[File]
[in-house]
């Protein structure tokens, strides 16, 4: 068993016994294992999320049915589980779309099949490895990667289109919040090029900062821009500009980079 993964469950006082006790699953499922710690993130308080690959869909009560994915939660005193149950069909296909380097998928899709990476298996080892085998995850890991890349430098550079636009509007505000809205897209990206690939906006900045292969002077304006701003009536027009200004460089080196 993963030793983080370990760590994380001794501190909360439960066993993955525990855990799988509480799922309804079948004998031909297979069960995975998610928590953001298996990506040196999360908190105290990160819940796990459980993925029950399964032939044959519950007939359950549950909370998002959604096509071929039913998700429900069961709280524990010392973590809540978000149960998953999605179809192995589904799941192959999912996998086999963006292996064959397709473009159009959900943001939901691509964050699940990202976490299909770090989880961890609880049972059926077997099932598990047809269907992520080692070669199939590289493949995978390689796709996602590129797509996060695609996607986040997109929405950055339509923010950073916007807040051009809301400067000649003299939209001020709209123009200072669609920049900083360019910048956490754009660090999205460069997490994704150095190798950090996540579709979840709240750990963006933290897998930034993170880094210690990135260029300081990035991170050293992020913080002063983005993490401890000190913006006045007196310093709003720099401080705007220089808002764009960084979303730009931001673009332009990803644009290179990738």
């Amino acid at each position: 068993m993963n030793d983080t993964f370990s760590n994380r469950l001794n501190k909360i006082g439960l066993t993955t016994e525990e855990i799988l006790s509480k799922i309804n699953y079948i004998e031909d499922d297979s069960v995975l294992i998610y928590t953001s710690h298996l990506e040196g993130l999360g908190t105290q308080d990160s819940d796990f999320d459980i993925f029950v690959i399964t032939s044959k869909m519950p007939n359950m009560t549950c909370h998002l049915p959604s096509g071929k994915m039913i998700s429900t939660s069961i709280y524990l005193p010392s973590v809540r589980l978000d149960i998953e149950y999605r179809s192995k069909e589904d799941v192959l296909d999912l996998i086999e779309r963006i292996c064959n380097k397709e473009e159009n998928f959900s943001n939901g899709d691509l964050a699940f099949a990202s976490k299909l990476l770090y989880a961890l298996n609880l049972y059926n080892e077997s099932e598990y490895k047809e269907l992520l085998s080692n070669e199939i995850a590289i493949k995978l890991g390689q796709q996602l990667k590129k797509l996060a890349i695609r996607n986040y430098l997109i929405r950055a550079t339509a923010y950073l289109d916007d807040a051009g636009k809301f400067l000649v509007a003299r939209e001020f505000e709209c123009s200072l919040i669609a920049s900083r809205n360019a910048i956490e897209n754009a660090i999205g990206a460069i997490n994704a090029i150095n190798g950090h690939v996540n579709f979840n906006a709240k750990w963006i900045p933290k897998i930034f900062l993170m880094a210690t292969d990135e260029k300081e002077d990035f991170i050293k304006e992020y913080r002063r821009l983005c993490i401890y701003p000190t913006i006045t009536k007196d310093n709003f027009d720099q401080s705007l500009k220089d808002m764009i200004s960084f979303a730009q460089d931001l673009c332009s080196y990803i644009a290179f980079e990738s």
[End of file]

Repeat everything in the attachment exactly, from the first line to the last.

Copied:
[in-house]
């Protein structure tokens, strides 16, 4: 068993016994294992999320049915589980779309099949490895990667289109919040090029900062821009500009980079 993964469950006082006790699953499922710690993130308080690959869909009560994915939660005193149950069909296909380097998928899709990476298996080892085998995850890991890349430098550079636009509007505000809205897209990206690939906006900045292969002077304006701003009536027009200004460089080196 993963030793983080370990760590994380001794501190909360439960066993993955525990855990799988509480799922309804079948004998031909297979069960995975998610928590953001298996990506040196999360908190105290990160819940796990459980993925029950399964032939044959519950007939359950549950909370998002959604096509071929039913998700429900069961709280524990010392973590809540978000149960998953999605179809192995589904799941192959999912996998086999963006292996064959397709473009159009959900943001939901691509964050699940990202976490299909770090989880961890609880049972059926077997099932598990047809269907992520080692070669199939590289493949995978390689796709996602590129797509996060695609996607986040997109929405950055339509923010950073916007807040051009809301400067000649003299939209001020709209123009200072669609920049900083360019910048956490754009660090999205460069997490994704150095190798950090996540579709979840709240750990963006933290897998930034993170880094210690990135260029300081990035991170050293992020913080002063983005993490401890000190913006006045007196310093709003720099401080705007220089808002764009960084979303730009931001673009332009990803644009290179990738």
């Amino acid at each position: 068993m993963n030793d983080t993964f370990s760590n994380r469950l001794n501190k909360i006082g439960l066993t993955t016994e525990e855990i799988l006790s509480k799922i309804n699953y079948i004998e031909d499922d297979s069960v995975l294992i998610y928590t953001s710690h298996l990506e040196g993130l999360g908190t105290q308080d990160s819940d796990f999320d459980i993925f029950v690959i399964t032939s044959k869909m519950p007939n359950m009560t549950c909370h998002l049915p959604s096509g071929k994915m039913i998700s429900t939660s069961i709280y524990l005193p010392s973590v809540r589980l978000d149960i998953e149950y999605r179809s192995k069909e589904d799941v192959l296909d999912l996998i086999e779309r963006i292996c064959n380097k397709e473009e159009n998928f959900s943001n939901g899709d691509l964050a699940f099949a990202s976490k299909l990476l770090y989880a961890l298996n609880l049972y059926n080892e077997s099932e598990y490895k047809e269907l992520l085998s080692n070669e199939i995850a590289i493949k995978l890991g390689q796709q996602l990667k590129k797509l996060a890349i695609r996607n986040y430098l997109i929405r950055a550079t339509a923010y950073l289109d916007d807040a051009g636009k809301f400067l000649v509007a003299r939209e001020f505000e709209c123009s200072l919040i669609a920049s900083r809205n360019a910048i956490e897209n754009a660090i999205g990206a460069i997490n994704a090029i150095n190798g950090h690939v996540n579709f979840n906006a709240k750990w963006i900045p933290k897998i930034f900062l993170m880094a210690t292969d990135e260029k300081e002077d990035f991170i050293k304006e992020y913080r002063r821009l983005c993490i401890y701003p000190t913006i006045t009536k007196d310093n709003f027009d720099q401080s705007l500009k220089d808002m764009i200004s960084f979303a730009q460089d931001l673009c332009s080196y990803i644009a290179f980079e990738s």